Director: Kathryn Bigelow
Writer: W. Peter Iliff
Cast: Keanu Reeves, Patrick Swayze, Gary Busey, Lori Petty, John C. McGinley, James Le Gros, John Philbin, Bojesse Christopher (and Anthony Kiedis)
Seen on: 26.1.2016
Johnny Utah (Keanu Reeves) just aced his FBI training and is ready to go into the field. He is assigned to long-served, cranky Pappas (Gary Busey) who is less than happy about having to take care of this newbie. But in Johnny, Pappas finds somebody not only willing to listen to his theory that a string of successful bank robberies is committed by a group of surfers, but to do something about it. Johnny starts to learn to surf with the help of Tyler (Lori Petti) and gets closer with the charismatic Bodhi (Patrick Swayze) who soon becomes their prime suspect.
Point Break has many strengths, though it isn’t a perfect film. But both Swayze and Reeves are perfectly cast (which, especially in Reeves’ case is important). Their chemistry together make the film as worthwhile as it is.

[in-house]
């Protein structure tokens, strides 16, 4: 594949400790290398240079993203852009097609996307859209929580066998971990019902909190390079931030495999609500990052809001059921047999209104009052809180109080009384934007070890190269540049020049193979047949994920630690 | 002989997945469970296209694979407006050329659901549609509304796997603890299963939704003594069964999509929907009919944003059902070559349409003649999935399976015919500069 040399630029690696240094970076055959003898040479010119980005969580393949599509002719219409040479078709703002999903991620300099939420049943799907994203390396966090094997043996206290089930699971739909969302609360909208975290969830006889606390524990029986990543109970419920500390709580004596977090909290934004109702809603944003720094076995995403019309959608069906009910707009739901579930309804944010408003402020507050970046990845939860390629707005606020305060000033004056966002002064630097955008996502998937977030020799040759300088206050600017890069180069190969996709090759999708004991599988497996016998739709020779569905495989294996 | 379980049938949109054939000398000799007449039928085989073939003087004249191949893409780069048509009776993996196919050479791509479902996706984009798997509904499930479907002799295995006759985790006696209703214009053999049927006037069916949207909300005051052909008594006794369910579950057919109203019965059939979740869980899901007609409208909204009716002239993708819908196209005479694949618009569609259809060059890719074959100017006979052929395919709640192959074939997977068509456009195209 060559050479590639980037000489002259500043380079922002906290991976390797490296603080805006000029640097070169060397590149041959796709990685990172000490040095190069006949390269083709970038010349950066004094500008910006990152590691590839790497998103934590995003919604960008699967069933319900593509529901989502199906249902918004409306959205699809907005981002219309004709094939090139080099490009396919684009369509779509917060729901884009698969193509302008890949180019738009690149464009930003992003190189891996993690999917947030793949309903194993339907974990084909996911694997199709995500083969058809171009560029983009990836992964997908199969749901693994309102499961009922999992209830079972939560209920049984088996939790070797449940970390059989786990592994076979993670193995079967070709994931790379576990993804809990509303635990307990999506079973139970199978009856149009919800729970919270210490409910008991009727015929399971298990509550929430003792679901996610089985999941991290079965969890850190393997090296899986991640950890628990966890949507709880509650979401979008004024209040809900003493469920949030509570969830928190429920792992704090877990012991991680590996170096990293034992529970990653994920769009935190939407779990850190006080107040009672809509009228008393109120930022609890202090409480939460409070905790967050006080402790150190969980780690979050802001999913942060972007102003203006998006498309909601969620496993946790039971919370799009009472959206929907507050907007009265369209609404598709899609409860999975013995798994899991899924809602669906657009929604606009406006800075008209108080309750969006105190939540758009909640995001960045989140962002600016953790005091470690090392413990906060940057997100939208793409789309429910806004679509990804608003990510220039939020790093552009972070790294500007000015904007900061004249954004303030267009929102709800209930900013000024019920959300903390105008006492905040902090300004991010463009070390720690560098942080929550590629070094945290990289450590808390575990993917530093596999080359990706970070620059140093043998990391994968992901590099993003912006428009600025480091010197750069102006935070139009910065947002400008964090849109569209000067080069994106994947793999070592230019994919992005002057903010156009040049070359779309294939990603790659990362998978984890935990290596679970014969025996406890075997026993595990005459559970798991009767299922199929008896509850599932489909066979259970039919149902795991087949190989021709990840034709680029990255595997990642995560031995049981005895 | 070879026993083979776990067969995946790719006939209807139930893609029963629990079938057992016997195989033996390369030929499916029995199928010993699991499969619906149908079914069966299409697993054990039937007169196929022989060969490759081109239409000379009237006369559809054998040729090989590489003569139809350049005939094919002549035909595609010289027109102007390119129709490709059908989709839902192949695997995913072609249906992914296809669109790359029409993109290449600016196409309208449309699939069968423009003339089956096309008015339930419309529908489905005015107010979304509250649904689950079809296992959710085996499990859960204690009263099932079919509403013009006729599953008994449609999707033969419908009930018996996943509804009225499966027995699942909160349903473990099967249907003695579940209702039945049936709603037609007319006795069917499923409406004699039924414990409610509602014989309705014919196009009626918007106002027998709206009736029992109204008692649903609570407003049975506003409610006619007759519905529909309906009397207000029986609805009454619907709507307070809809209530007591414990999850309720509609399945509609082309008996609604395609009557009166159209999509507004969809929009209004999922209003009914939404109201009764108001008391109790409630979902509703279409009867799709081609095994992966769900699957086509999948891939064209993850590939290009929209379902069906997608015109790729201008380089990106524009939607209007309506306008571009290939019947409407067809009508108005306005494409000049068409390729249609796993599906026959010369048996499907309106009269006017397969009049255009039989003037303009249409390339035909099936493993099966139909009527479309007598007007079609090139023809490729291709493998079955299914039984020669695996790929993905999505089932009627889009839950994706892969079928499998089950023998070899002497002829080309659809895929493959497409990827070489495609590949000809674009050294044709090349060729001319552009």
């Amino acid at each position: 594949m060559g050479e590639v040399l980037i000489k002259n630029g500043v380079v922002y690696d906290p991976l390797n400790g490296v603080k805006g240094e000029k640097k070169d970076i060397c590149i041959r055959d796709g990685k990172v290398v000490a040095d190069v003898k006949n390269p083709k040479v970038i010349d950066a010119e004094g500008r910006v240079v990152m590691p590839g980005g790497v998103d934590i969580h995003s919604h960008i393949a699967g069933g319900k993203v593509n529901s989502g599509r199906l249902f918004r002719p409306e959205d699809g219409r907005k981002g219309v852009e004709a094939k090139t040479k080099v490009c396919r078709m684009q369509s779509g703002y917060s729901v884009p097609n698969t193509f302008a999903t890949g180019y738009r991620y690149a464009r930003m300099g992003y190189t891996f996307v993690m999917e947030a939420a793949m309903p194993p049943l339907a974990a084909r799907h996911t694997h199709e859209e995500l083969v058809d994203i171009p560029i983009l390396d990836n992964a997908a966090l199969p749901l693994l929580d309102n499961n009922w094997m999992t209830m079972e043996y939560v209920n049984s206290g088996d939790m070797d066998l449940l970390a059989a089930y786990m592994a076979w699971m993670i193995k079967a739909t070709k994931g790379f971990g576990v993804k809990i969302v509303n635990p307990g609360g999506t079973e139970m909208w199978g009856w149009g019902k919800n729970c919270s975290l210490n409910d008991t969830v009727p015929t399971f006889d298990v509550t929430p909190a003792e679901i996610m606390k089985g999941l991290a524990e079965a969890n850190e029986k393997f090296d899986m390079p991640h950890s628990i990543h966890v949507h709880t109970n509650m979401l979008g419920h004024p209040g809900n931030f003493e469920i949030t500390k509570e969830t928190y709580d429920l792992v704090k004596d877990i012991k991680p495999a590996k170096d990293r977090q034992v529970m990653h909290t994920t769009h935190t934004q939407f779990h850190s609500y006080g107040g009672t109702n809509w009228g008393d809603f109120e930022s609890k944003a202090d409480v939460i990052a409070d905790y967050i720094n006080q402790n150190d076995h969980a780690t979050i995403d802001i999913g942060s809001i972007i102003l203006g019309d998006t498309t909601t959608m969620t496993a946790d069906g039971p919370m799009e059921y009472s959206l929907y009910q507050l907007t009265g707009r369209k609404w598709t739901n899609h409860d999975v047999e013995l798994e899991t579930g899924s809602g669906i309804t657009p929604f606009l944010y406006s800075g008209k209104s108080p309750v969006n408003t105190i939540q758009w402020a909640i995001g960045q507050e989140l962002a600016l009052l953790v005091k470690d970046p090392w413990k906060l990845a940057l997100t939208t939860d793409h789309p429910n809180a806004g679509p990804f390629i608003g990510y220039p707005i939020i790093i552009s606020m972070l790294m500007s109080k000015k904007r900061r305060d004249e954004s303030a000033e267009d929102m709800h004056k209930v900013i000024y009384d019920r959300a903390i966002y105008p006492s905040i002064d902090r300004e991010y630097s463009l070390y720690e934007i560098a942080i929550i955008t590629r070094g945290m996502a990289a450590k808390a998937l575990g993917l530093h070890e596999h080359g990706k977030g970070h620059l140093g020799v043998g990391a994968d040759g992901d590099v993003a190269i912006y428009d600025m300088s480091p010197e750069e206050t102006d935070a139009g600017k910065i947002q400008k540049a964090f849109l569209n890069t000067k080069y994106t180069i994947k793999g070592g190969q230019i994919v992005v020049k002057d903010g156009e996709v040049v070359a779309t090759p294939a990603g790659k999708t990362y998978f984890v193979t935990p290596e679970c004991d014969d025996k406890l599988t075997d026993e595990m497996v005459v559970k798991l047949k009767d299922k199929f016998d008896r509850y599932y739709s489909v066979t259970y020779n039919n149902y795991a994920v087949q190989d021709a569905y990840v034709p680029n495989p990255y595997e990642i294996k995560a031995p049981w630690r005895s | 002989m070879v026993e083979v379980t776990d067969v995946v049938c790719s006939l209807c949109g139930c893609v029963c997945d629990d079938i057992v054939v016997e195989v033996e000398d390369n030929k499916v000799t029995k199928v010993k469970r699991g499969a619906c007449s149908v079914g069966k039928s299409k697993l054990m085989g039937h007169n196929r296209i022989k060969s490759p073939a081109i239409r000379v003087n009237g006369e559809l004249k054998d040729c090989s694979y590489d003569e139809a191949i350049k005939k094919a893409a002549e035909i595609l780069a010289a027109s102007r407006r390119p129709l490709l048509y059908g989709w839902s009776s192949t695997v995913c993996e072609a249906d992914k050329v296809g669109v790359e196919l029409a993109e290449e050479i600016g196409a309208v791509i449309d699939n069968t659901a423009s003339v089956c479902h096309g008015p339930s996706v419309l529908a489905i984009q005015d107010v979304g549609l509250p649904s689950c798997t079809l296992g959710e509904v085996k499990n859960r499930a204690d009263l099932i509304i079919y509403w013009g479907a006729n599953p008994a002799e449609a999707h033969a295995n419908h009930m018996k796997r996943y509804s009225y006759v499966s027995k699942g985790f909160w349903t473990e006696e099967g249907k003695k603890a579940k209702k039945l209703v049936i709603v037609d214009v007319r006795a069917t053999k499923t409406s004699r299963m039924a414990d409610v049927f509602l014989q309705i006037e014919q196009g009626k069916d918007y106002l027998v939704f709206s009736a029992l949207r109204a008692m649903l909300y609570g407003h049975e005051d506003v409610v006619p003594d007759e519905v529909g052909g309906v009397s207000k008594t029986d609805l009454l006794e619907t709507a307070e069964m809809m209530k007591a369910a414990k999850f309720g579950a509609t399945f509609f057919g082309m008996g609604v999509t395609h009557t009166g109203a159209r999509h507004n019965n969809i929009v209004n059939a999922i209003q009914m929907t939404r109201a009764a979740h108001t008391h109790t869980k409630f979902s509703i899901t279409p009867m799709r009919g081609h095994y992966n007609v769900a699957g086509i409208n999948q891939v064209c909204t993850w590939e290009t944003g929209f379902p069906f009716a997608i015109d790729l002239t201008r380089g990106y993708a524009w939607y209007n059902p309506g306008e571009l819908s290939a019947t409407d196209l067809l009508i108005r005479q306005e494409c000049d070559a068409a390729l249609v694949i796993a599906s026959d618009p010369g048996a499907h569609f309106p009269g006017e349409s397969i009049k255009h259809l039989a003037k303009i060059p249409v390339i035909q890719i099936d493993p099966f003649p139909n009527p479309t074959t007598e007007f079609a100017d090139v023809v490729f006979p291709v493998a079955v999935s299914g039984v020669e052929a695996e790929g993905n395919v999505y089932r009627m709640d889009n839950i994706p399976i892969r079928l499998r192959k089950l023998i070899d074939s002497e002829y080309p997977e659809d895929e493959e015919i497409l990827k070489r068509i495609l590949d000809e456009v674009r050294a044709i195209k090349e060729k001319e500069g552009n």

It’s been years since I last saw Point Break and as I watched it, I started questioning whether I ever actually saw it in its entirety because I had no recollection whatsoever of the ending. Or more acurately: the parts leading up to the ending: everything between the bank robbery Utah participates in to when he finds Bodhi again a year later. Although it is very likely that this is simply due to the fact that from the moment Bodhi and Utah lose their friendship, the film also loses its cohesion. They should have simply gone with an outright love story between the two of them, instead of forcing in a girl into the story, only to have her become a convenient damsel in distress.
Especially since, as I said, Reeves’ and Swayze’s chemistry is damn strong. The (b)romance between them is the winning factor of the film. And I can but tip my hat in Bigelow’s direction. Swayze is excellent and even Reeves has his moments, though they feel more coincidental than actually deliberately acted.
Although I have to say that the two aren’t the only thing that make the movie work. There is some interesting camera work, especially in the foot chase scene. Here, Bigelow and her cinematographer worked with a pogo-cam, a technique Bigelow later built on in Strange Days and that just puts you right in the middle of the action, from the perspective of the characters. It’s extremely well done and just mounts the tension.
At times the film feels very much dated, but there is still quite some charm left in it, despite the weaknesses in script and acting.
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